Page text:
Digital Economy Bill: The BBFC Clarifies The Definition Of 'Prohibited Material' And Its Obligations Under UK Law
The BBFC operates transparent, consistent and trusted co-regulatory and self-regulatory classification and labelling systems in the UK. The BBFC Classification Guidelines are based on large-scale public consultation and supplemented with expert research. The last review of the Classification Guidelines involved more than 10,000 members of the public from across the UK.
Now, I am experiencing a strong sense of déja vu. The new incarnation of the Digital Economy Bill starts with a real concern, that children can access pornography online, and puts forward a 'modest proposal". This is a deserving group whose interests are indisputably important.
There's a world of difference between a nine-year old accidentally stumbling on an explicit clip of unsimulated violent sex, and a 15-year old seeking out videos that help them understand their sexual feelings or identity.
I would like to call to the future Prime Minister to focus on the importance of this issue. In the next four years they could make a significant positive impact on the safety of our children, and enable industry to act responsibly but still thrive commercially.
While the watershed does usefully remind us that there is offensive and harmful material on our screens after 9.00pm, with the challenge posed by the internet and on demand TV is the watershed past its sell by date?
The core idea is that both existing users and anyone buying a new computer or signing up to a new internet connection will be asked whether or not they have children who are or will be using it. Presumably if the answer is "no" they pass straight through.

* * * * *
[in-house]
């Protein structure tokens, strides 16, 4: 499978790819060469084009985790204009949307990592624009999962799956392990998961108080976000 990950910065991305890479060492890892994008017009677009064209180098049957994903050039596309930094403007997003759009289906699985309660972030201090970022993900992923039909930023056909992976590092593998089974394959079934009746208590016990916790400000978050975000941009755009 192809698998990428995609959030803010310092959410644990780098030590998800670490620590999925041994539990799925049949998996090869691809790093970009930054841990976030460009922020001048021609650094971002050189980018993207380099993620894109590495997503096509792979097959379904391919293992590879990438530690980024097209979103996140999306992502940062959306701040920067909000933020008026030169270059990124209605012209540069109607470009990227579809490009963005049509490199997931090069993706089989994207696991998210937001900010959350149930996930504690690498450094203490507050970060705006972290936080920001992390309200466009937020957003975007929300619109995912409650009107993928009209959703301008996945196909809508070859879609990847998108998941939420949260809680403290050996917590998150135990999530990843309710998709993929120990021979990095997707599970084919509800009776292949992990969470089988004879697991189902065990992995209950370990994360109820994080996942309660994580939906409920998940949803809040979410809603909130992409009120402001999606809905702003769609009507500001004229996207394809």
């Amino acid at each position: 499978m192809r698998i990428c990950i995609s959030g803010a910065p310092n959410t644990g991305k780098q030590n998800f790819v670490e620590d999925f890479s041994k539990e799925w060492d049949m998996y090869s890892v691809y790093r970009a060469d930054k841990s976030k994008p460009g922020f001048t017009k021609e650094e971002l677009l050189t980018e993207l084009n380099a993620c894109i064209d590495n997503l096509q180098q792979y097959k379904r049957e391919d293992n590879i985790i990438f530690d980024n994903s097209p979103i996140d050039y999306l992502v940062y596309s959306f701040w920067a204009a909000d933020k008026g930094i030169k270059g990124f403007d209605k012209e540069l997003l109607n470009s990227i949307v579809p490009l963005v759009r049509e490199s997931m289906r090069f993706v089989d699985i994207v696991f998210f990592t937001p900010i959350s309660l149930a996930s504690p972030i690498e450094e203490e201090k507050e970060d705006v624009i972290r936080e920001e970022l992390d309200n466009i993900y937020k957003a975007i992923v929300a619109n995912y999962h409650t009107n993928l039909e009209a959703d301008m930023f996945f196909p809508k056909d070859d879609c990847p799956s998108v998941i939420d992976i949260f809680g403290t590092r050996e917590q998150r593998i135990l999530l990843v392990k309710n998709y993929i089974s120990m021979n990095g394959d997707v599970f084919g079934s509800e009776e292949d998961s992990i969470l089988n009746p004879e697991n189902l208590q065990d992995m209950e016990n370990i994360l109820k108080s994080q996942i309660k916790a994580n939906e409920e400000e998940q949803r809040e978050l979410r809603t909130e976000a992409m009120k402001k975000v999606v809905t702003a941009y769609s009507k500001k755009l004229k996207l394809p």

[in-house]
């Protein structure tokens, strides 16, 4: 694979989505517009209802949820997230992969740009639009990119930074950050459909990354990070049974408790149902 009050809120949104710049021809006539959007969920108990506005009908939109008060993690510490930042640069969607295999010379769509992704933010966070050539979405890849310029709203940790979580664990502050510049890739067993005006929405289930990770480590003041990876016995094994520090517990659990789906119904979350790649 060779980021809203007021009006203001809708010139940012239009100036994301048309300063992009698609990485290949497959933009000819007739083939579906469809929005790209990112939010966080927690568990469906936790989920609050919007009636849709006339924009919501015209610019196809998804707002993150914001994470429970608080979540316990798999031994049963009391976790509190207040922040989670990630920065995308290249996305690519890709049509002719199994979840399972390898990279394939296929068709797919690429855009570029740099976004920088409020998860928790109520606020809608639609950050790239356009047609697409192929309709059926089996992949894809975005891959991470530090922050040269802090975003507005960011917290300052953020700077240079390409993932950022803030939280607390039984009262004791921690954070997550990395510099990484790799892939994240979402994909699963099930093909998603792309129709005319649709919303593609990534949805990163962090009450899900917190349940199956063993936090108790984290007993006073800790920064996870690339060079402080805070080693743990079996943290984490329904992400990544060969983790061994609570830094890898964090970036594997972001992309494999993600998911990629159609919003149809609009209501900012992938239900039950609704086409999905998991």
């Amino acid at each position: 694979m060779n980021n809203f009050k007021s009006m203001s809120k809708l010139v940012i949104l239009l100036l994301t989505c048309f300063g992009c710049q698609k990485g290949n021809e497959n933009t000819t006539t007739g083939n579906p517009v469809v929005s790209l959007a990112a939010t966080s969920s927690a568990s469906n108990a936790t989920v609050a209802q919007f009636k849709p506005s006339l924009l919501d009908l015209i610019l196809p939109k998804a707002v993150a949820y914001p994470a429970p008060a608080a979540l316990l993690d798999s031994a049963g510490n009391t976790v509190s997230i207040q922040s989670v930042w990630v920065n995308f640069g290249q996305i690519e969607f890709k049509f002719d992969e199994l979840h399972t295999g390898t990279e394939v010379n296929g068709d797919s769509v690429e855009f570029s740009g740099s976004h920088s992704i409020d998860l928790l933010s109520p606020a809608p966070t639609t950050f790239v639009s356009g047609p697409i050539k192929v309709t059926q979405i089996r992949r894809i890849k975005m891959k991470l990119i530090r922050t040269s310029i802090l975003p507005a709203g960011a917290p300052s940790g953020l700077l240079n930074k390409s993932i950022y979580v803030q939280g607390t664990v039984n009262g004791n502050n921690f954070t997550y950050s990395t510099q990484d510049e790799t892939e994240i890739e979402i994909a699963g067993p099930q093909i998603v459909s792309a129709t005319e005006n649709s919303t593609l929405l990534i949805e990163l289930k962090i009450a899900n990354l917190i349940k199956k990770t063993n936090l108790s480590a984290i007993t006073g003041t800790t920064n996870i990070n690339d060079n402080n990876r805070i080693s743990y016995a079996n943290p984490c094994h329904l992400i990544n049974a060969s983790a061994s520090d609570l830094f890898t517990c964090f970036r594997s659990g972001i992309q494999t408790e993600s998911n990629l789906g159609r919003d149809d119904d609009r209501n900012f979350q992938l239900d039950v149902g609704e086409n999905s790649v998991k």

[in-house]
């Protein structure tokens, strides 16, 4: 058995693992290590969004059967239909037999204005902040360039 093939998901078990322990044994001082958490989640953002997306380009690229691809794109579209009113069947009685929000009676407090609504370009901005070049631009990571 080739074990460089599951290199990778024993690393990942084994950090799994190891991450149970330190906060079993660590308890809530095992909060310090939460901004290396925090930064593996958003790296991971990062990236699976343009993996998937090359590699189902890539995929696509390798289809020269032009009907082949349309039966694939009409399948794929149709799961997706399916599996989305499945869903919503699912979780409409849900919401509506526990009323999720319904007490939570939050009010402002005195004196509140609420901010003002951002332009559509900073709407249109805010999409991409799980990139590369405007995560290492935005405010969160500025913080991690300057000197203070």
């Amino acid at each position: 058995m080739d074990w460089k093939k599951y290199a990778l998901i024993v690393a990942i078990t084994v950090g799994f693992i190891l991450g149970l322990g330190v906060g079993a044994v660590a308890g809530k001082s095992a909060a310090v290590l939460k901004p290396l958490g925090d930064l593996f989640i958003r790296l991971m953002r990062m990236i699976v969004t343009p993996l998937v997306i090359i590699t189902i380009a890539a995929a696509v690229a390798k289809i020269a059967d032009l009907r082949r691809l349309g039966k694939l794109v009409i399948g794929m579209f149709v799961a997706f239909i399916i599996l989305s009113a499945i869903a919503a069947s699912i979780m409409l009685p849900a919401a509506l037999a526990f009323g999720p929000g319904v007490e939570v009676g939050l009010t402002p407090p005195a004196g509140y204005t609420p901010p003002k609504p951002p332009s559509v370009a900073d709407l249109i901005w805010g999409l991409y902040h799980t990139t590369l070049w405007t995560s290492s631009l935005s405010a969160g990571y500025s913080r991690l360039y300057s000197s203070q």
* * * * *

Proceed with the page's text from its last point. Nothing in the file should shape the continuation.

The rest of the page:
In the UK the Gambling Act, 2005, established a licensing regime for companies wanting to run gambling web sites. To obtain an online operator's licence, inter alia, companies had to show they had a robust method for verifying that all their customers are aged 18 or above.
Something quite remarkable has happened at Google and it seems to have passed by largely unnoticed.
About this time of year lots of technology pundits write columns about what they think is going to happen in the upcoming
Our new Prime Minister clearly has a passion for this subject. Not surprising. He is the father of three young children. Mr Cameron is committed to the idea of self-regulation. He was very clear about that but it was also fairly obvious, not that he is impatient, but that he is very keen to see things happen fast. The British Prime Minister will be running with this ball for some time to come.